The Burgundian School was the first generation of what is sometimes known as the Netherlands School, several generations of composers spanning 150 years who composed in the polyphonic style associated with the mainstream of Renaissance practice. Later generations, which were no longer specifically associated with either the court or the region of Burgundy but were interlinked by adjacent geography and by common musical practice, included such names as Johannes Ockeghem, Jacob Obrecht, Josquin des Prez, Adrian Willaert and Orlandus Lassus.
There are approximately 65 manuscript sources which contain music by Burgundian composers. The most prominent of these include:
- Canonici Manuscript (containing music from around 1400 to 1440). This manuscript is at the Bodleian Library in Oxford, England; it is named after a previous owner, Matteo Luigi Canonici, an 18th-century Venetian Jesuit. It has 380 compositions in all, including works by 60 composers. Both sacred and secular music are well represented in this collection.
- Laborde Chansonnier (containing music mainly composed during the reign of Charles the Bold, 1467–1477). It is named after the Marquis de Laborde, and is presently at the Library of Congress in Washington, DC. It has 106 pieces of music in all.
- Mellon Chansonnier (containing music from approximately 1440 to 1477). It is named after Paul Mellon, who gave it to Yale University; currently it is in the Beinecke Library there. It has 57 compositions, and includes some non-Burgundian music as well (for example, works by contemporary English and Italian composers)
- Dijon Chansonnier (containing music from approximately 1470 to 1475). Some of the music is by composers not normally associated with the Burgundian school, such as Ockeghem, Loyset Compère, and Johannes Tinctoris. It is at the public library in Dijon, and contains 161 pieces of music in all.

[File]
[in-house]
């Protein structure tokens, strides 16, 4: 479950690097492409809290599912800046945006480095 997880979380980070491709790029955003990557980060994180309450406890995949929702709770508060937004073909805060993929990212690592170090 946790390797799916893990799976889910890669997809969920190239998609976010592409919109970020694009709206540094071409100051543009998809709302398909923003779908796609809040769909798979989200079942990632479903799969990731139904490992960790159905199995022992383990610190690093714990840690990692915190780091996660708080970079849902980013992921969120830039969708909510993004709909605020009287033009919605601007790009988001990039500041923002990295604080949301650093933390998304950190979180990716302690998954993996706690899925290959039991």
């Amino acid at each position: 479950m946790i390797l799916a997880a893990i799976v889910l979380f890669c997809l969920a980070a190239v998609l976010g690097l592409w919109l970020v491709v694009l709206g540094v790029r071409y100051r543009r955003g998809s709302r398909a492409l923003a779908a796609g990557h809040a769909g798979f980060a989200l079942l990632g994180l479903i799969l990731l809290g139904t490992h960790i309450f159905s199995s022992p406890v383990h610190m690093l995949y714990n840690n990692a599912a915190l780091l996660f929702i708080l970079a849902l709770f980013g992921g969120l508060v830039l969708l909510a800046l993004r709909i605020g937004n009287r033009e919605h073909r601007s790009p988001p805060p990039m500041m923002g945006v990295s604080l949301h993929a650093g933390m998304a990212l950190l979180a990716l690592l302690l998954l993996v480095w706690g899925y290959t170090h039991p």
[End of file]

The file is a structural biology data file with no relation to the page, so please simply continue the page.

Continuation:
- El Escorial Chansonnier (containing music from about 1430 to 1445). It is in the Biblioteca del Monasterio, El Escorial, V.III.24, and is commonly referred to as EscA. It contains a total of 62 compositions, only one of which is attributed (to Gilles Binchois), although many of the rest have been assigned to Binchois, Dunstaple, Dufay, and others, on stylistic grounds.
- Johannes Tapissier (c.1370 – c.1410)
- Guillaume Dufay (?1397–1474)
- Jean Cousin (b. before 1425, d. after 1475)
- Hugo de Lantins (fl. c.1430)
- Arnold de Lantins (fl. c.1430)
- Johannes Legrant fl. c. 1420–1440
- Guillaume Legrant fl. 1405–1449
- Reginaldus Libert (fl. c.1425–1435)
- Gilles Binchois (c.1400–1460)
- Johannes Brassart (c.1400–1455)
- Hayne van Ghizeghem (c.1445 – c.1480)
- Pierre Fontaine (c.1380 – c.1450)
- Nicolas Grenon (c. 1375 – 1456)
- Gilles Joye (1424/1425–1483)
- Robert Morton (c.1430 – c.1479)
- Antoine Busnois (c.1430 – 1492)
- Guillaume le Rouge (fl. 1450–1465)
- Adrien Basin (fl. 1457–1476)
- Jacobus Vide (fl. 1405–1433)
- Wright, Grove
- Reese, pp. 4–8
- White, John D. (1976). The Analysis of Music, pp.129–130. ISBN 0-13-033233-X.
- David Fallows. "L'homme armé." In Grove Music Online. Oxford Music Online, http://www.oxfordmusiconline.com/subscriber/article/grove/music/16553 (accessed July 22, 2010).
- Gleason, pp. 101–102.[full citation needed]
- Gleason, 95–96[full citation needed]
- Craig Wright, "Burgundy", in The New Grove Dictionary of Music and Musicians, ed. Stanley Sadie. 20 vol. London, Macmillan Publishers Ltd., 1980. ISBN 1-56159-174-2
- Gustave Reese, Music in the Renaissance. New York, W.W. Norton & Co., 1954. ISBN 0-393-09530-4
- Harold Gleason and Warren Becker, Music in the Middle Ages and Renaissance (Music Literature Outlines Series I). Bloomington, Indiana. Frangipani Press, 1986. ISBN 0-89917-034-X
- Walter H. Kemp, Burgundian Court Song in the Time of Binchois: The Anonymous Chansons of El Escorial, MS V.III.24. Oxford, Clarendon Press. 1990.